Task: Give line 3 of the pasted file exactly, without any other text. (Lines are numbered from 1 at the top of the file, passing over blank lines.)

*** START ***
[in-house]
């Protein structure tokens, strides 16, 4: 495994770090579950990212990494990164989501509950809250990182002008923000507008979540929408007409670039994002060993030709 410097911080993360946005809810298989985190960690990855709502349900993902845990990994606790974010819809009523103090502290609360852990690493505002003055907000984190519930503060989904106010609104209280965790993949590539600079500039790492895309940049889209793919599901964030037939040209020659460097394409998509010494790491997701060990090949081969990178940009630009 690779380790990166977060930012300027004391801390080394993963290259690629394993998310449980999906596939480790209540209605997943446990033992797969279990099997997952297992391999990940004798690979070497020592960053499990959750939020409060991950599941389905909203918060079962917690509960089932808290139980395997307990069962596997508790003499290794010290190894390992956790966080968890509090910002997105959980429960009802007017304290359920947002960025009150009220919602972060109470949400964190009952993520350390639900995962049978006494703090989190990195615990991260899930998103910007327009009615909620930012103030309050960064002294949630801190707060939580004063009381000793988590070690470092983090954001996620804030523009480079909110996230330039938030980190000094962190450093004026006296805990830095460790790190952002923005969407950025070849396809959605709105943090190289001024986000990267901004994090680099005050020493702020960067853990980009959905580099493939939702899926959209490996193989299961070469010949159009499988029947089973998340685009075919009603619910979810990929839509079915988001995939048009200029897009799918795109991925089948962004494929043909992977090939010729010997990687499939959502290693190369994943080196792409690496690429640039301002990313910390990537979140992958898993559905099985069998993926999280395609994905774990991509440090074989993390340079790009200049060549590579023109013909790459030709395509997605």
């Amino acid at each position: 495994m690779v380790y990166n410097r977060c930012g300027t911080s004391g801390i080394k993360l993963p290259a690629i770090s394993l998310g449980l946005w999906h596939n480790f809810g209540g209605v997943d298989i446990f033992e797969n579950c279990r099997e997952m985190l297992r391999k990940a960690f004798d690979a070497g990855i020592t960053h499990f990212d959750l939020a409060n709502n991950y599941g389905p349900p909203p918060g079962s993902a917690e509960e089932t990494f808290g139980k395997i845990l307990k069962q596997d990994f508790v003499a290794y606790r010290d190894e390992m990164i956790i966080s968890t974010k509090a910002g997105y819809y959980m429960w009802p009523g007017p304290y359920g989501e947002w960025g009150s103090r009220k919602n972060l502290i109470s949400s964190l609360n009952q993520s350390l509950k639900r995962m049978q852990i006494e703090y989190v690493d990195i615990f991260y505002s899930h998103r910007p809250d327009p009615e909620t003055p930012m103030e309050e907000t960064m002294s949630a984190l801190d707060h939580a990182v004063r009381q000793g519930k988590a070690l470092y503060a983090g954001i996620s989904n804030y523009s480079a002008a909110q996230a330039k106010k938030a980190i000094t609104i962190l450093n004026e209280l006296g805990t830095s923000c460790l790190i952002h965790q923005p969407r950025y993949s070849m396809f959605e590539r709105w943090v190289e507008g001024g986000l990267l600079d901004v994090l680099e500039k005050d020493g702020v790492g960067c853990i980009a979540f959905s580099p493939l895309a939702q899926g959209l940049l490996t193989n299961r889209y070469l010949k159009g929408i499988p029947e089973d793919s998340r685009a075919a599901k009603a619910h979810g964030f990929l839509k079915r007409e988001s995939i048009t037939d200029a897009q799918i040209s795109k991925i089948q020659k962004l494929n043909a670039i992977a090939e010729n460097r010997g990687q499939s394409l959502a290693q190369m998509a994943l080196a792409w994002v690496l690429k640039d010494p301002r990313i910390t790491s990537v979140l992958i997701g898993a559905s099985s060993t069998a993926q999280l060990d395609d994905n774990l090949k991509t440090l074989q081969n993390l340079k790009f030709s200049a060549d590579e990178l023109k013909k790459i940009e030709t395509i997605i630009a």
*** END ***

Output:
């Amino acid at each position: 495994m690779v380790y990166n410097r977060c930012g300027t911080s004391g801390i080394k993360l993963p290259a690629i770090s394993l998310g449980l946005w999906h596939n480790f809810g209540g209605v997943d298989i446990f033992e797969n579950c279990r099997e997952m985190l297992r391999k990940a960690f004798d690979a070497g990855i020592t960053h499990f990212d959750l939020a409060n709502n991950y599941g389905p349900p909203p918060g079962s993902a917690e509960e089932t990494f808290g139980k395997i845990l307990k069962q596997d990994f508790v003499a290794y606790r010290d190894e390992m990164i956790i966080s968890t974010k509090a910002g997105y819809y959980m429960w009802p009523g007017p304290y359920g989501e947002w960025g009150s103090r009220k919602n972060l502290i109470s949400s964190l609360n009952q993520s350390l509950k639900r995962m049978q852990i006494e703090y989190v690493d990195i615990f991260y505002s899930h998103r910007p809250d327009p009615e909620t003055p930012m103030e309050e907000t960064m002294s949630a984190l801190d707060h939580a990182v004063r009381q000793g519930k988590a070690l470092y503060a983090g954001i996620s989904n804030y523009s480079a002008a909110q996230a330039k106010k938030a980190i000094t609104i962190l450093n004026e209280l006296g805990t830095s923000c460790l790190i952002h965790q923005p969407r950025y993949s070849m396809f959605e590539r709105w943090v190289e507008g001024g986000l990267l600079d901004v994090l680099e500039k005050d020493g702020v790492g960067c853990i980009a979540f959905s580099p493939l895309a939702q899926g959209l940049l490996t193989n299961r889209y070469l010949k159009g929408i499988p029947e089973d793919s998340r685009a075919a599901k009603a619910h979810g964030f990929l839509k079915r007409e988001s995939i048009t037939d200029a897009q799918i040209s795109k991925i089948q020659k962004l494929n043909a670039i992977a090939e010729n460097r010997g990687q499939s394409l959502a290693q190369m998509a994943l080196a792409w994002v690496l690429k640039d010494p301002r990313i910390t790491s990537v979140l992958i997701g898993a559905s099985s060993t069998a993926q999280l060990d395609d994905n774990l090949k991509t440090l074989q081969n993390l340079k790009f030709s200049a060549d590579e990178l023109k013909k790459i940009e030709t395509i997605i630009a």